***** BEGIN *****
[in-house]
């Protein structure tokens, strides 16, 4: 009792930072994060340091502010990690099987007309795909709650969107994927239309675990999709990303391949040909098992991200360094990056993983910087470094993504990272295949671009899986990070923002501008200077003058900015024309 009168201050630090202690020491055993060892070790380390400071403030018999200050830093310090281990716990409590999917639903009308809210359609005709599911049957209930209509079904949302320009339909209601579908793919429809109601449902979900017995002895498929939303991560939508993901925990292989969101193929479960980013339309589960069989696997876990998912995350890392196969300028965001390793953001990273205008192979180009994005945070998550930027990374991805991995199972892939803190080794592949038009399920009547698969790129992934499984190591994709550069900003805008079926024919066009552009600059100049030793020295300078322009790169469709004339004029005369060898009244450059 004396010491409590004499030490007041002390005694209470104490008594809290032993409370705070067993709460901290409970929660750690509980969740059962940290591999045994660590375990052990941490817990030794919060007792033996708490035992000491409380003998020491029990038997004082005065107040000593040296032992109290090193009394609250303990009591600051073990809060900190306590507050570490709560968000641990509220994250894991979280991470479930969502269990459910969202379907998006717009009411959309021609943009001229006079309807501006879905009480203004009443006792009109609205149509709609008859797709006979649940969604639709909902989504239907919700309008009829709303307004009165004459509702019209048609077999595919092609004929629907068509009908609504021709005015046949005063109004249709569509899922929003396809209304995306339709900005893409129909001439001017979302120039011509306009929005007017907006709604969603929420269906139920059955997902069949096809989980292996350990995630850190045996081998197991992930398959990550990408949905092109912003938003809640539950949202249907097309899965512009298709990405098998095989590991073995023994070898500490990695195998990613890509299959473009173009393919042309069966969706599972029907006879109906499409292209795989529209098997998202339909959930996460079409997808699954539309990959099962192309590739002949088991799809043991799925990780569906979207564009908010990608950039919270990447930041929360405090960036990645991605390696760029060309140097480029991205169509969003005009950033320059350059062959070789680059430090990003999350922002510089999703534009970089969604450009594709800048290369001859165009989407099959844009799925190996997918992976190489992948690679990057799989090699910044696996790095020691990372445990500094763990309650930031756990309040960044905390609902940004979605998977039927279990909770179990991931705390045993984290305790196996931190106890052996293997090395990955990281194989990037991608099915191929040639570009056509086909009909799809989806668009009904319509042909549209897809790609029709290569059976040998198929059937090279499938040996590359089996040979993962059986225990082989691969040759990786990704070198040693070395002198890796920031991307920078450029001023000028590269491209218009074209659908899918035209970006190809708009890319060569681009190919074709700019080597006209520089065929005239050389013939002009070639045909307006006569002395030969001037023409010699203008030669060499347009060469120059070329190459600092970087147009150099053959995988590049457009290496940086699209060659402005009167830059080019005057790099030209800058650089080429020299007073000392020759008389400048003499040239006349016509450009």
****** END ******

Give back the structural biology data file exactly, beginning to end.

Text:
[in-house]
């Protein structure tokens, strides 16, 4: 009792930072994060340091502010990690099987007309795909709650969107994927239309675990999709990303391949040909098992991200360094990056993983910087470094993504990272295949671009899986990070923002501008200077003058900015024309 009168201050630090202690020491055993060892070790380390400071403030018999200050830093310090281990716990409590999917639903009308809210359609005709599911049957209930209509079904949302320009339909209601579908793919429809109601449902979900017995002895498929939303991560939508993901925990292989969101193929479960980013339309589960069989696997876990998912995350890392196969300028965001390793953001990273205008192979180009994005945070998550930027990374991805991995199972892939803190080794592949038009399920009547698969790129992934499984190591994709550069900003805008079926024919066009552009600059100049030793020295300078322009790169469709004339004029005369060898009244450059 004396010491409590004499030490007041002390005694209470104490008594809290032993409370705070067993709460901290409970929660750690509980969740059962940290591999045994660590375990052990941490817990030794919060007792033996708490035992000491409380003998020491029990038997004082005065107040000593040296032992109290090193009394609250303990009591600051073990809060900190306590507050570490709560968000641990509220994250894991979280991470479930969502269990459910969202379907998006717009009411959309021609943009001229006079309807501006879905009480203004009443006792009109609205149509709609008859797709006979649940969604639709909902989504239907919700309008009829709303307004009165004459509702019209048609077999595919092609004929629907068509009908609504021709005015046949005063109004249709569509899922929003396809209304995306339709900005893409129909001439001017979302120039011509306009929005007017907006709604969603929420269906139920059955997902069949096809989980292996350990995630850190045996081998197991992930398959990550990408949905092109912003938003809640539950949202249907097309899965512009298709990405098998095989590991073995023994070898500490990695195998990613890509299959473009173009393919042309069966969706599972029907006879109906499409292209795989529209098997998202339909959930996460079409997808699954539309990959099962192309590739002949088991799809043991799925990780569906979207564009908010990608950039919270990447930041929360405090960036990645991605390696760029060309140097480029991205169509969003005009950033320059350059062959070789680059430090990003999350922002510089999703534009970089969604450009594709800048290369001859165009989407099959844009799925190996997918992976190489992948690679990057799989090699910044696996790095020691990372445990500094763990309650930031756990309040960044905390609902940004979605998977039927279990909770179990991931705390045993984290305790196996931190106890052996293997090395990955990281194989990037991608099915191929040639570009056509086909009909799809989806668009009904319509042909549209897809790609029709290569059976040998198929059937090279499938040996590359089996040979993962059986225990082989691969040759990786990704070198040693070395002198890796920031991307920078450029001023000028590269491209218009074209659908899918035209970006190809708009890319060569681009190919074709700019080597006209520089065929005239050389013939002009070639045909307006006569002395030969001037023409010699203008030669060499347009060469120059070329190459600092970087147009150099053959995988590049457009290496940086699209060659402005009167830059080019005057790099030209800058650089080429020299007073000392020759008389400048003499040239006349016509450009």